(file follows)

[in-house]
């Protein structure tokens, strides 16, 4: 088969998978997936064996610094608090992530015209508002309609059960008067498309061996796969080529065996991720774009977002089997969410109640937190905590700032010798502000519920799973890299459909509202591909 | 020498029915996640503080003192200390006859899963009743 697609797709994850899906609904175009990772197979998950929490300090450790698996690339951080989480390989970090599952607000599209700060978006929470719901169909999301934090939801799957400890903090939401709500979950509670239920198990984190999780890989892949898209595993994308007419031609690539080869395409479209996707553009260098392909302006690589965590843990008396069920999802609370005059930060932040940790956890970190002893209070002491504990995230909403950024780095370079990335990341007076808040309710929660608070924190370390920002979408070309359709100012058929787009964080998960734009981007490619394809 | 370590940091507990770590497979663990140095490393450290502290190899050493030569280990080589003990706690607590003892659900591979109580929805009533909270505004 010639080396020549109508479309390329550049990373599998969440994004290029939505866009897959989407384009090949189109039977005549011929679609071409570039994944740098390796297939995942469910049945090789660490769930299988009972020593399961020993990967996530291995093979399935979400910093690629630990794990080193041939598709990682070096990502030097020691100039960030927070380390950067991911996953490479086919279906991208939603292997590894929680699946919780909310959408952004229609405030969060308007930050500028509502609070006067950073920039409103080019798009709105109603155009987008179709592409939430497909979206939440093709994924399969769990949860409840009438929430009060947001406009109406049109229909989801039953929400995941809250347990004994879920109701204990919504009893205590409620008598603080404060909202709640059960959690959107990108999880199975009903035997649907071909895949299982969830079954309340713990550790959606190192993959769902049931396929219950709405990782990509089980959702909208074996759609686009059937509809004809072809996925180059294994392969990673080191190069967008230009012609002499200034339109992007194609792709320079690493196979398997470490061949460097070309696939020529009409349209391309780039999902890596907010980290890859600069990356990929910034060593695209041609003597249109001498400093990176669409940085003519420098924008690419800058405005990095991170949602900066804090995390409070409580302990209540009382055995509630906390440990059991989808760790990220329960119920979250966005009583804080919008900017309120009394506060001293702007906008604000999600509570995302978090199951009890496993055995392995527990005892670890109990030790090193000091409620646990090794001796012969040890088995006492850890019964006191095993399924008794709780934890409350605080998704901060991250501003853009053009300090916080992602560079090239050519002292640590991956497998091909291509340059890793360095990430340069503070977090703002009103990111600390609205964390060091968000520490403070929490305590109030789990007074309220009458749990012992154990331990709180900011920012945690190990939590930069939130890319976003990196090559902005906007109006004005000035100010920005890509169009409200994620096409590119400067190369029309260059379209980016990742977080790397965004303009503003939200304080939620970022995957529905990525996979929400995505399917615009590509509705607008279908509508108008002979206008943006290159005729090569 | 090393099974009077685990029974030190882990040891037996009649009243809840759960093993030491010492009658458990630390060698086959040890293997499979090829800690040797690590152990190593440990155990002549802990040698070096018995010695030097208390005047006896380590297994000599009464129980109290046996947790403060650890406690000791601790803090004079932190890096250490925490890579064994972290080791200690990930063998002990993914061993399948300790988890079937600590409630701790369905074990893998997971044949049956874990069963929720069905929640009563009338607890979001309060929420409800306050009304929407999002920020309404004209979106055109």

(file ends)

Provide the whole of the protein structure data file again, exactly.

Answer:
[in-house]
């Protein structure tokens, strides 16, 4: 088969998978997936064996610094608090992530015209508002309609059960008067498309061996796969080529065996991720774009977002089997969410109640937190905590700032010798502000519920799973890299459909509202591909 | 020498029915996640503080003192200390006859899963009743 697609797709994850899906609904175009990772197979998950929490300090450790698996690339951080989480390989970090599952607000599209700060978006929470719901169909999301934090939801799957400890903090939401709500979950509670239920198990984190999780890989892949898209595993994308007419031609690539080869395409479209996707553009260098392909302006690589965590843990008396069920999802609370005059930060932040940790956890970190002893209070002491504990995230909403950024780095370079990335990341007076808040309710929660608070924190370390920002979408070309359709100012058929787009964080998960734009981007490619394809 | 370590940091507990770590497979663990140095490393450290502290190899050493030569280990080589003990706690607590003892659900591979109580929805009533909270505004 010639080396020549109508479309390329550049990373599998969440994004290029939505866009897959989407384009090949189109039977005549011929679609071409570039994944740098390796297939995942469910049945090789660490769930299988009972020593399961020993990967996530291995093979399935979400910093690629630990794990080193041939598709990682070096990502030097020691100039960030927070380390950067991911996953490479086919279906991208939603292997590894929680699946919780909310959408952004229609405030969060308007930050500028509502609070006067950073920039409103080019798009709105109603155009987008179709592409939430497909979206939440093709994924399969769990949860409840009438929430009060947001406009109406049109229909989801039953929400995941809250347990004994879920109701204990919504009893205590409620008598603080404060909202709640059960959690959107990108999880199975009903035997649907071909895949299982969830079954309340713990550790959606190192993959769902049931396929219950709405990782990509089980959702909208074996759609686009059937509809004809072809996925180059294994392969990673080191190069967008230009012609002499200034339109992007194609792709320079690493196979398997470490061949460097070309696939020529009409349209391309780039999902890596907010980290890859600069990356990929910034060593695209041609003597249109001498400093990176669409940085003519420098924008690419800058405005990095991170949602900066804090995390409070409580302990209540009382055995509630906390440990059991989808760790990220329960119920979250966005009583804080919008900017309120009394506060001293702007906008604000999600509570995302978090199951009890496993055995392995527990005892670890109990030790090193000091409620646990090794001796012969040890088995006492850890019964006191095993399924008794709780934890409350605080998704901060991250501003853009053009300090916080992602560079090239050519002292640590991956497998091909291509340059890793360095990430340069503070977090703002009103990111600390609205964390060091968000520490403070929490305590109030789990007074309220009458749990012992154990331990709180900011920012945690190990939590930069939130890319976003990196090559902005906007109006004005000035100010920005890509169009409200994620096409590119400067190369029309260059379209980016990742977080790397965004303009503003939200304080939620970022995957529905990525996979929400995505399917615009590509509705607008279908509508108008002979206008943006290159005729090569 | 090393099974009077685990029974030190882990040891037996009649009243809840759960093993030491010492009658458990630390060698086959040890293997499979090829800690040797690590152990190593440990155990002549802990040698070096018995010695030097208390005047006896380590297994000599009464129980109290046996947790403060650890406690000791601790803090004079932190890096250490925490890579064994972290080791200690990930063998002990993914061993399948300790988890079937600590409630701790369905074990893998997971044949049956874990069963929720069905929640009563009338607890979001309060929420409800306050009304929407999002920020309404004209979106055109």